"I'd always rather help somebody rather than depend on somebody to help me so"
And that's what Dayle is doing
today: helping others. An Army veteran himself, Dayle drives disabled veterans
"I figured that a lot of them
don't drive or whatever, don't want to drive to
"To me, I've admired him for that because I think that many in this country don't realize how many men need that assistance," says Dayle's wife, Agnes Nelson. "I have taught my own children the importance of honoring veterans."
Dayle is a member of the Shriners
and he's part of Hospital Dads. Shriners drive sick and injured children to the
Shriners Hospitals for Children in
"These little crutches are where we sponsored kids to go up to the hospital," points out Dayle. "You're carrying the child and the crutch there that's our logo on that so."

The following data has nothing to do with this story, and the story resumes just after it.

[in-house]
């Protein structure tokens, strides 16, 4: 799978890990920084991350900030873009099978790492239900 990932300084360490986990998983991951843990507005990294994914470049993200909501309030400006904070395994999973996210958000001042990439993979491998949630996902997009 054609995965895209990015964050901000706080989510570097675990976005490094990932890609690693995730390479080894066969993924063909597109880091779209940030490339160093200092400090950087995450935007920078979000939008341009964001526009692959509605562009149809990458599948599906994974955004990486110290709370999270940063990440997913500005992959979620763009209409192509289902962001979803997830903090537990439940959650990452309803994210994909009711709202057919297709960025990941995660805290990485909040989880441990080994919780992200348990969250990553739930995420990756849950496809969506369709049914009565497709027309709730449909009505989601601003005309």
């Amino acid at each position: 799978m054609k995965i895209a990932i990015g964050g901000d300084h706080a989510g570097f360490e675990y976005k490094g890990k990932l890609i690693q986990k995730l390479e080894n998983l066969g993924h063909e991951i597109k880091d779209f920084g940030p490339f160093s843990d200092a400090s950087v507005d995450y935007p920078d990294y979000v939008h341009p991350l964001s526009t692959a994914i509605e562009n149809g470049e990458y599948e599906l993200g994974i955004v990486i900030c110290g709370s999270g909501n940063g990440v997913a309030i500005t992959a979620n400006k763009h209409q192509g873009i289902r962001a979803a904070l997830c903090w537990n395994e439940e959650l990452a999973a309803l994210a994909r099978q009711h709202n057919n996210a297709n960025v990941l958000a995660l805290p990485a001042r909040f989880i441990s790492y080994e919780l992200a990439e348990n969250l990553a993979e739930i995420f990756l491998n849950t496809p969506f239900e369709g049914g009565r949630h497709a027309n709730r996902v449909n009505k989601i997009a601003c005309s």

Dayle still recalls one of the first young children helped. At 13 months old, a little girl was severely burned and she wasn't expected to live. Dayle drove her and her family to Shriner's Hospital. He will never forget the look on the little girls face as she fought to survive.
"The temple kind of calls her their miracle baby."
Dayle never slows down. He's on countless committees, was the vice president of the local Farm Bureau, and he's always ready to go when someone needs him.
"If somebody needs something, you call Dayle," says Gloria Stroud, Dayle's neighbor. "He never says 'no' to anything. I mean, he's a wonderful neighbor."
He says he's going to keep doing it, "as long as I can."